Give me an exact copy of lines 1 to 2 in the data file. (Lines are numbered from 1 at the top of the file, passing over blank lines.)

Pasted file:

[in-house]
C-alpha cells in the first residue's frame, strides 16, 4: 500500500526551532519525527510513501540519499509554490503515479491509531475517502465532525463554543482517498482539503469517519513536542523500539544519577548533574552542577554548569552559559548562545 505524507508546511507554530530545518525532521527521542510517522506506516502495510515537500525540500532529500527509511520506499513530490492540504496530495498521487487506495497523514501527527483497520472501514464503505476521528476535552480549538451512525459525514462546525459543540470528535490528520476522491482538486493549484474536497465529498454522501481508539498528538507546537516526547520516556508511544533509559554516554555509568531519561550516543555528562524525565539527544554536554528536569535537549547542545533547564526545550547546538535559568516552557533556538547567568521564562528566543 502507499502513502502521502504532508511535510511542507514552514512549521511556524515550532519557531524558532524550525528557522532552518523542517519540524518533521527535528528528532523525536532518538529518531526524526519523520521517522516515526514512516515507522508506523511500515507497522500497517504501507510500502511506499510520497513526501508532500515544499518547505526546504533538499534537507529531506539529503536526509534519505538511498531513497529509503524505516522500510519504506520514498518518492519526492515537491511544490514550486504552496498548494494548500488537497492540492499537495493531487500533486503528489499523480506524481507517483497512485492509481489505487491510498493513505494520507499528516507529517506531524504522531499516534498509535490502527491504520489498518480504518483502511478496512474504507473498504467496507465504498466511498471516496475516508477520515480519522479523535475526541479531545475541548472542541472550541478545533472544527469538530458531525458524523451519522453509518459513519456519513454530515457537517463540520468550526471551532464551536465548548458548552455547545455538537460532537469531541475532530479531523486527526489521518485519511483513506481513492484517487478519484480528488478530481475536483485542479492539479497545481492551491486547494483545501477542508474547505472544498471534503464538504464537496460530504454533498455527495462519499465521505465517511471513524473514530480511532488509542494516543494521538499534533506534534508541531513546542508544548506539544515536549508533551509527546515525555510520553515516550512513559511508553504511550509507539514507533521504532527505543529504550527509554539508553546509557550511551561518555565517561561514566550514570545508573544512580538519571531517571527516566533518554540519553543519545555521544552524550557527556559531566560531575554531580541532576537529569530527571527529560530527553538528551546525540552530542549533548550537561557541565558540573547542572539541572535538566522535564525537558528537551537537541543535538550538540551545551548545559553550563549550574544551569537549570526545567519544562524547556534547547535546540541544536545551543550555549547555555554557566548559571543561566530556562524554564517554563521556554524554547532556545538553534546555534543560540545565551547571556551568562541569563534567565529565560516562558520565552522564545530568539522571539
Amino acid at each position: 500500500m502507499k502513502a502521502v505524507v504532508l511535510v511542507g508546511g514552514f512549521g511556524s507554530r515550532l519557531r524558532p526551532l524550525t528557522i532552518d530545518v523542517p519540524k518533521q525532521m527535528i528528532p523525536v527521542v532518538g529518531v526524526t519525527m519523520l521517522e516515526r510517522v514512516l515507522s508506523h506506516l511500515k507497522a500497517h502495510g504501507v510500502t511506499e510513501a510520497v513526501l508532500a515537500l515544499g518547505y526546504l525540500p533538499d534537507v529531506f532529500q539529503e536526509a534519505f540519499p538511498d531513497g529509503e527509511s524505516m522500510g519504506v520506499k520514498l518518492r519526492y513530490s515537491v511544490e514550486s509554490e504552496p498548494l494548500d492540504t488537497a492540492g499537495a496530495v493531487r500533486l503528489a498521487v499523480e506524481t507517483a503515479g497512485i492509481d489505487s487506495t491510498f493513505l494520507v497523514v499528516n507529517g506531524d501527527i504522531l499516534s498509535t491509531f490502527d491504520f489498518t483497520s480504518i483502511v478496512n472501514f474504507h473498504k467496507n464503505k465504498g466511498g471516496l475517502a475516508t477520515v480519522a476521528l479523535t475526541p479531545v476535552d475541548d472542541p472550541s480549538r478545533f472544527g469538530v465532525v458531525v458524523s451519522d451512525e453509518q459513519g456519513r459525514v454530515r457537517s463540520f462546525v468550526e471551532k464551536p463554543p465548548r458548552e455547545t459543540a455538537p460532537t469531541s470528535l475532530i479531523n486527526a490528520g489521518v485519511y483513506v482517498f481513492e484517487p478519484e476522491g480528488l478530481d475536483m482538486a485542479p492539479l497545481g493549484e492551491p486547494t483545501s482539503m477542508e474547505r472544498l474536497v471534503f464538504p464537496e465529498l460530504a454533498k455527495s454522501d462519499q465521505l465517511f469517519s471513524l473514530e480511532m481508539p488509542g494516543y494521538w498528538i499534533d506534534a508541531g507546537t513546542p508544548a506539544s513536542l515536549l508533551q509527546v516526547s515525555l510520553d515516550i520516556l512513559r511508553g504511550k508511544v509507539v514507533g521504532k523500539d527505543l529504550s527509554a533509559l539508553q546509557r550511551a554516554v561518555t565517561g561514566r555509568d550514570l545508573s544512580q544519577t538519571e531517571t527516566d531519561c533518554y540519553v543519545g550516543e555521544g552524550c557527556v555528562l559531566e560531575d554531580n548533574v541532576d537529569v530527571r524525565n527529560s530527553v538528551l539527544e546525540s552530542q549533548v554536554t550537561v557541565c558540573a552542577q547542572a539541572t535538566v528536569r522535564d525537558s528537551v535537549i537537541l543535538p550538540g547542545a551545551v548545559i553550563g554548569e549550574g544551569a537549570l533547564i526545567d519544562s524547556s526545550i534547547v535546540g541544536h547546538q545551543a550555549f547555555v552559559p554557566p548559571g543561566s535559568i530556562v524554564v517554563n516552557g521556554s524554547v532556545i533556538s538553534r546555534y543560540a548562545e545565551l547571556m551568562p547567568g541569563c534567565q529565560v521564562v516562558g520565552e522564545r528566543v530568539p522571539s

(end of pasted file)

[in-house]
C-alpha cells in the first residue's frame, strides 16, 4: 500500500526551532519525527510513501540519499509554490503515479491509531475517502465532525463554543482517498482539503469517519513536542523500539544519577548533574552542577554548569552559559548562545 505524507508546511507554530530545518525532521527521542510517522506506516502495510515537500525540500532529500527509511520506499513530490492540504496530495498521487487506495497523514501527527483497520472501514464503505476521528476535552480549538451512525459525514462546525459543540470528535490528520476522491482538486493549484474536497465529498454522501481508539498528538507546537516526547520516556508511544533509559554516554555509568531519561550516543555528562524525565539527544554536554528536569535537549547542545533547564526545550547546538535559568516552557533556538547567568521564562528566543 502507499502513502502521502504532508511535510511542507514552514512549521511556524515550532519557531524558532524550525528557522532552518523542517519540524518533521527535528528528532523525536532518538529518531526524526519523520521517522516515526514512516515507522508506523511500515507497522500497517504501507510500502511506499510520497513526501508532500515544499518547505526546504533538499534537507529531506539529503536526509534519505538511498531513497529509503524505516522500510519504506520514498518518492519526492515537491511544490514550486504552496498548494494548500488537497492540492499537495493531487500533486503528489499523480506524481507517483497512485492509481489505487491510498493513505494520507499528516507529517506531524504522531499516534498509535490502527491504520489498518480504518483502511478496512474504507473498504467496507465504498466511498471516496475516508477520515480519522479523535475526541479531545475541548472542541472550541478545533472544527469538530458531525458524523451519522453509518459513519456519513454530515457537517463540520468550526471551532464551536465548548458548552455547545455538537460532537469531541475532530479531523486527526489521518485519511483513506481513492484517487478519484480528488478530481475536483485542479492539479497545481492551491486547494483545501477542508474547505472544498471534503464538504464537496460530504454533498455527495462519499465521505465517511471513524473514530480511532488509542494516543494521538499534533506534534508541531513546542508544548506539544515536549508533551509527546515525555510520553515516550512513559511508553504511550509507539514507533521504532527505543529504550527509554539508553546509557550511551561518555565517561561514566550514570545508573544512580538519571531517571527516566533518554540519553543519545555521544552524550557527556559531566560531575554531580541532576537529569530527571527529560530527553538528551546525540552530542549533548550537561557541565558540573547542572539541572535538566522535564525537558528537551537537541543535538550538540551545551548545559553550563549550574544551569537549570526545567519544562524547556534547547535546540541544536545551543550555549547555555554557566548559571543561566530556562524554564517554563521556554524554547532556545538553534546555534543560540545565551547571556551568562541569563534567565529565560516562558520565552522564545530568539522571539